Thinking global, living local: Voices in a globalized world

The Economics of GMO food

Written by on . Published in Free Trade: Bane or Benefit?

85 percent of all corn in the United States is genetically modified. Photo taken by Steven Depolo on flickr (CC BY 2.0).

85 percent of all corn in the United States is genetically modified. Photo taken by Steven Depolo on flickr (CC BY 2.0).

The European Union already has some trade agreements and is currently having talks about others with some of the key regional and global economies. The US is the EU’s largest trading partner accounting for 14.3 percent of EU trade. So it seems only logical to establish a free trade agreement between the US and the EU in the shape of TAFTA. Tariffs between the EU and the US are relatively low and average out at three percent. A free trade agreement would make access to the US market easier by reducing bureaucracy, and would increase export revenues further.

Germany’s export revenue would, for example, increase by three to five billion euros. Consumers would benefit by paying less and having more product choices – also in terms of food products. However, especially when it comes to food, there’s a huge difference between the US and the EU market. In the US,90 percent of all soy and 85 percent of all corn is genetically modified. US food producers don’t even have to indicate whether their products are GMO or not.

In Europe, it is not allowed to grow GMO crops, but European farmers and food producers use imported genetically modified soy to feed their livestock, and they also process imported genetically modified starch. Food producers in the EU have to indicate on the packet whether the product contains any genetically modified ingredients such as modified cornstarch. However, most EU citizens – 61 percent of them! – don’t want GMO food at all. Three-quarters of Germans prefer to buy food labeled as non-GMO and 72 percent of French people say it’s important for them to have access to GMO-free food.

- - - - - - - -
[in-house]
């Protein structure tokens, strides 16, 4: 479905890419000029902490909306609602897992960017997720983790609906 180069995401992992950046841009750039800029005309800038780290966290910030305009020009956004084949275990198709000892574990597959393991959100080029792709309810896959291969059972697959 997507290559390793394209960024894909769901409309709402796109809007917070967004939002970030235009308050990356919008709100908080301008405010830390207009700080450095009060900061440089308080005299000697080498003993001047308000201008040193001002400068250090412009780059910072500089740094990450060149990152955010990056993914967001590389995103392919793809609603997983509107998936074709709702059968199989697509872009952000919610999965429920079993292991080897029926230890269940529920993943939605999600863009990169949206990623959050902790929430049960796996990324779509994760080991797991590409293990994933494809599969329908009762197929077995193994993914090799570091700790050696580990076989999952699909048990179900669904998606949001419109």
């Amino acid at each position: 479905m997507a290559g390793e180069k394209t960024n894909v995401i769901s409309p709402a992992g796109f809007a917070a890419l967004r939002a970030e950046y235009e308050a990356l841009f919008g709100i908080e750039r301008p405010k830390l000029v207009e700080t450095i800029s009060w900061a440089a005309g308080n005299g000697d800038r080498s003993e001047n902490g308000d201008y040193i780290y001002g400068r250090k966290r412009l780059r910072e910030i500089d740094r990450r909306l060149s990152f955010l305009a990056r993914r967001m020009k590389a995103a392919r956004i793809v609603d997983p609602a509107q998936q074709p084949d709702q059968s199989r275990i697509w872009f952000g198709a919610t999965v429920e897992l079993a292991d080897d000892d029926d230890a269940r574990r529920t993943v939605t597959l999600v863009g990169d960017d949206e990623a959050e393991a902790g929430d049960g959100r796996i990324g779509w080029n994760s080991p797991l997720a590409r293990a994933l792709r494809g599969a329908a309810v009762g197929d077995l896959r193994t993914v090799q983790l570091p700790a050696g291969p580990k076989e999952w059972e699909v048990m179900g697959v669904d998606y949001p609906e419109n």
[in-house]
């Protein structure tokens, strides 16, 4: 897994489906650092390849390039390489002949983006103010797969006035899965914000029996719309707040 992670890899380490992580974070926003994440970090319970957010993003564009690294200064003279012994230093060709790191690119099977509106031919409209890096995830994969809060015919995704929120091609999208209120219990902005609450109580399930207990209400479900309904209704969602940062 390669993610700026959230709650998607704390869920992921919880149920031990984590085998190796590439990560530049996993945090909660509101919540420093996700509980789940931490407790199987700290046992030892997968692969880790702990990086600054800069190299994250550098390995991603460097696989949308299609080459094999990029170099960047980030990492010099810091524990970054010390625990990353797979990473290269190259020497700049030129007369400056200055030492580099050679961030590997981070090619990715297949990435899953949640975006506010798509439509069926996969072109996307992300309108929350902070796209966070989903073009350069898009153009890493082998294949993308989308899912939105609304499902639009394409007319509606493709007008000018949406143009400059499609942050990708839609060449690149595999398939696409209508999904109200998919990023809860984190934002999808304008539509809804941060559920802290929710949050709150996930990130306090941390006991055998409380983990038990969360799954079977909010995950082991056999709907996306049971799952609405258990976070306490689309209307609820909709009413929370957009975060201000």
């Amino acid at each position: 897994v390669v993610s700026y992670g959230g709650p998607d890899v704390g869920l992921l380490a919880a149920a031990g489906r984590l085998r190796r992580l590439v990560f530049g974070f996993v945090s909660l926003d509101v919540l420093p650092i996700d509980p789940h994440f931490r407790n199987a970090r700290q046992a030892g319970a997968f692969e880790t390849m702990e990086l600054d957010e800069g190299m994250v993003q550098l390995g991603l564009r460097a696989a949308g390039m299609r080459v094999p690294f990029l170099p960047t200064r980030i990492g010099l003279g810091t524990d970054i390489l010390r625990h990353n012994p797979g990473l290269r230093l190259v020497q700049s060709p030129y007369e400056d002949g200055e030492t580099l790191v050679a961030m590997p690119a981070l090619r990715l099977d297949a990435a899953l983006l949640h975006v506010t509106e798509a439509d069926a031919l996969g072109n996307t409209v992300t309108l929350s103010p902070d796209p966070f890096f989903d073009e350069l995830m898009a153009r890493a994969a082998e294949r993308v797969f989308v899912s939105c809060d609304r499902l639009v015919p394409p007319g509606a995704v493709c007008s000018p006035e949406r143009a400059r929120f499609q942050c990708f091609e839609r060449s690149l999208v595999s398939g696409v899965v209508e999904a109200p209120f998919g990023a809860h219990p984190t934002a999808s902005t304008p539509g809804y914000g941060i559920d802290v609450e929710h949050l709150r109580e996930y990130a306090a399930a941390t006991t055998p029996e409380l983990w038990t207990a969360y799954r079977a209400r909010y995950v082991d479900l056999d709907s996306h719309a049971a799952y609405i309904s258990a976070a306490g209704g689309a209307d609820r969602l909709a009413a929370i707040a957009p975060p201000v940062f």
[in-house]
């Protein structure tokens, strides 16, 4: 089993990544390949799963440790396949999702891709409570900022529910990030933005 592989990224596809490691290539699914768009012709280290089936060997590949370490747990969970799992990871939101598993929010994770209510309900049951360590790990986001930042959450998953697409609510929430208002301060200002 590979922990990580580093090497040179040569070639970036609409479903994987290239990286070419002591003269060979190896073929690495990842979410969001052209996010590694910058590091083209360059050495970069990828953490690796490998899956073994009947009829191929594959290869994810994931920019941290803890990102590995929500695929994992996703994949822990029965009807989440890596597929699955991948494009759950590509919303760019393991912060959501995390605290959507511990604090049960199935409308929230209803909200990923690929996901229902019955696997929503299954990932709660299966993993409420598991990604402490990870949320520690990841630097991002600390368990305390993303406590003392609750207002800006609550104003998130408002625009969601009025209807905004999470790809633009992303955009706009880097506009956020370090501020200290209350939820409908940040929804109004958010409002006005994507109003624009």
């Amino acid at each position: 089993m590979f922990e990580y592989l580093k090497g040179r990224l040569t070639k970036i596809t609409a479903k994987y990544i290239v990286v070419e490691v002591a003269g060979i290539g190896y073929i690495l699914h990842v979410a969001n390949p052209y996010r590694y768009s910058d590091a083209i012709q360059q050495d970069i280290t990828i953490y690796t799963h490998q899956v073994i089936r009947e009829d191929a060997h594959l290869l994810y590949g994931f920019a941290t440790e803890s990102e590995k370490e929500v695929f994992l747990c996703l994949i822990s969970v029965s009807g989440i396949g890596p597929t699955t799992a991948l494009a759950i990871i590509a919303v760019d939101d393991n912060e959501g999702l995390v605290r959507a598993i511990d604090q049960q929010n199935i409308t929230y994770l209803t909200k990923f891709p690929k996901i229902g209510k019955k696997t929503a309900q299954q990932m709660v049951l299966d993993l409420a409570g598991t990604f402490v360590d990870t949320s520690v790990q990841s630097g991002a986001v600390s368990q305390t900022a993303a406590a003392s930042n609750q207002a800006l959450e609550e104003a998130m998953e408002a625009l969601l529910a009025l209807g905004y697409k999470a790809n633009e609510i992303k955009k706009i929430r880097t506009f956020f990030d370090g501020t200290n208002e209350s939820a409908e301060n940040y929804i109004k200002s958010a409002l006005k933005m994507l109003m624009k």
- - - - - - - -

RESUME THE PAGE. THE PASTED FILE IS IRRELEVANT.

Most Germans and also other Europeans are against GMO food and seeds. Photo taken by Daniel Voglesong on flickr (CC BY 2.0).

Most Europeans are against GMO food and seeds. Photo taken by Daniel Voglesong on flickr (CC BY 2.0). 

There are a couple examples that demonstrate the differences when it comes to this issue: in the US, it is allowed to feed cows with hormones so they give more milk, it is allowed to treat chicken meat with chlorine, and it’s allowed to slaughter cloned animals. All of this is forbidden in the EU. What’s going to happen in this field when the US and the EU come together? Who is going to come out on top? It’s very likely that EU will be eroded the way they are being already. Recently after lengthy discussions the EU finally allowed lactic acid for meat disinfection giving in to a request from the US Department of Agriculture.

The US food industry lobby and enterprises would probably do anything to avoid GMO labeling in the EU – fighting GMO labeling in California is now the food lobby’s “highest priority”. Between 1998 and 2004, when the EU implemented a temporary ban on GMO seeds hindering imports from the US, the US complained to the World Trade Organization saying this was protectionism.

It already annoys me when supermarkets or vendors don’t indicate the origin of the fruits and vegetables they sell. It would definitely freak me out if I couldn’t know that the food I eat was genetically modified. And I think many fellow Europeans feel the same.

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Rani Nguyen Rani

Rani Nguyen, 27, is passionate about human rights work. He currently is involved in Europe’s largest career fair for LGBTs and people wanting to get inspired and connect with progressive organizations — STICKS & STONES. There he is mainly responsible for the organization and development of 24/7UNICORN, Europe’s leading LGBT Diversity Congress bringing HR and diversity managers from major national and international organizations together. Prior to joining STICKS & STONES, Rani worked as an assistant and speech writer to Thomas Sattelberger (former board member at Deutsche Telekom, Continental, Lufthansa), where his area of focus were topics such as demographic challenges, women in top positions, inclusion of minorities and migrants etc. He also has been published in some of Germany’s most important media (Süddeutsche Zeitung, Deutsche Welle, taz). Rani holds a B.A. in French Philology with minors in Spanish and Dutch from Freie Universität Berlin.